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Gary Webb, 1955 - 2004

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Investigative journalist Gary Webb was a friend of ours. And he was a damn fine reporter and writer. Gary was all you could ask for in a journalist: tough, unafraid, and honest as the day is long. He lived his life to be a check on the powerful, like any good investigative journalist worth his salt. Well, in 1996 he wrote a series of articles for the San Jose Mercury-News on the CIA and that agency's complicity in the cocaine trade in southern California in the 1980s. It wasn't flawless journalism, but it told a very important story, and in fact it prompted an investigation by the CIA's inspector general which subsequently confirmed the pillars of Webb's findings. But the funny thing is that Webb was driven from journalism because of that series. Rather than extending Webb's story by doing their own reporting, major newspapers instead turned on him and were more determined, it seemed, to attempt to undermine and discredit Webb's reporting. Indeed, the ombudsman for The Washington Post at the time, Geneva Overholser, wrote that her own paper and other major media had "shown more passion for sniffing out the flaws in the Mercury News's answer than for sniffing out a better answer themselves." In so doing, these newspapers relied on many official sources, which is odd considering the subject of Webb's stories. One can only guess as to their motivations.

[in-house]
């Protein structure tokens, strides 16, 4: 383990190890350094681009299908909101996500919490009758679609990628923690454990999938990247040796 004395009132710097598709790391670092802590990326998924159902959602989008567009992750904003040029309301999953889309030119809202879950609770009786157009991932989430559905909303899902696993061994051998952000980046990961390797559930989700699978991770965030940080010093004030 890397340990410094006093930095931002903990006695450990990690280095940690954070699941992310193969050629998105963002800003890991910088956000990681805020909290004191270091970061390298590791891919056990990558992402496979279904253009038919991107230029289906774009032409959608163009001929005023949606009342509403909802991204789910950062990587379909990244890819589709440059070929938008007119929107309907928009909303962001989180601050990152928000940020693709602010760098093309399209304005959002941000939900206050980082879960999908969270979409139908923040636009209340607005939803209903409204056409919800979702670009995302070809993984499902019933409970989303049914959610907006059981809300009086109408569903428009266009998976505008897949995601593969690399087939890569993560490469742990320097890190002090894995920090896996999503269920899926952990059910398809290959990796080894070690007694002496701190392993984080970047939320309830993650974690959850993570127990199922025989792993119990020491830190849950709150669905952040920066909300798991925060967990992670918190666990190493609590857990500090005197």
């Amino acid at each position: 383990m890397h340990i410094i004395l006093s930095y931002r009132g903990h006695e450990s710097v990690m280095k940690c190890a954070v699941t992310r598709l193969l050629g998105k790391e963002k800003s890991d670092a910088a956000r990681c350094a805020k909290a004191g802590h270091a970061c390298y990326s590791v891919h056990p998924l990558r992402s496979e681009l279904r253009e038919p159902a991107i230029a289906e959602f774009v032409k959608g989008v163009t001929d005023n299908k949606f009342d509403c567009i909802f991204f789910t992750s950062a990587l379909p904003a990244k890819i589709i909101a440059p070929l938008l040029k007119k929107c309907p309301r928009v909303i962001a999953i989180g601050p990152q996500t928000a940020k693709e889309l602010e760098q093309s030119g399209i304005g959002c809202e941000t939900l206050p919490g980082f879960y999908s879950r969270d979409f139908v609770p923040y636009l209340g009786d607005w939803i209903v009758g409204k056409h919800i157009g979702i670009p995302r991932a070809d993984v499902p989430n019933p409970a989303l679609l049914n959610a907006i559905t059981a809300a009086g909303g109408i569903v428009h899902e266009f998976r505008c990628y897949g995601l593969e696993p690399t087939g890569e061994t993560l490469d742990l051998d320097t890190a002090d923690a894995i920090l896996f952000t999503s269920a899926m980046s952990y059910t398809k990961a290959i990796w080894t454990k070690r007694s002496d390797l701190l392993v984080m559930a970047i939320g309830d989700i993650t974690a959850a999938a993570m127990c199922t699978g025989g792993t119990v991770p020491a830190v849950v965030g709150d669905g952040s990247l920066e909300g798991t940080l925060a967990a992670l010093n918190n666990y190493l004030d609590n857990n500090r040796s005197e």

In any event, Webb was abandoned by his own paper and could not find work in journalism after that. In September 1998, this magazine published the story of what happened to Gary Webb. Written by Charles Bowden and entitled "The Pariah," it is posted below. Esquire is also very proud to have published Webb's return to investigative journalism, a definitive and exclusive piece on a DEA-run program called "Operation Pipeline" which was a program of official racial profiling, and which involved law enforcement all over the country. Webb's piece, entitled "Driving While Black," was followed a year later by a New York Times story on Operation Pipeline in which the Times took credit for the scoop and did not mention that it was Gary Webb who had first broken the story.

Last week, Gary Webb took his own life. Words cannot express our sympathy to his family and to everyone who loved him. And words cannot express our sadness at the terrible loss, to journalism and to the world.

The Pariah

Two years ago, Gary Webb wrote a series of articles that said some bad things about the CIA. The CIA denied the charges, and every major paper in the country took the agency's word for it. Gary was ruined. Which is a shame, because he was right.

By Charles Bowden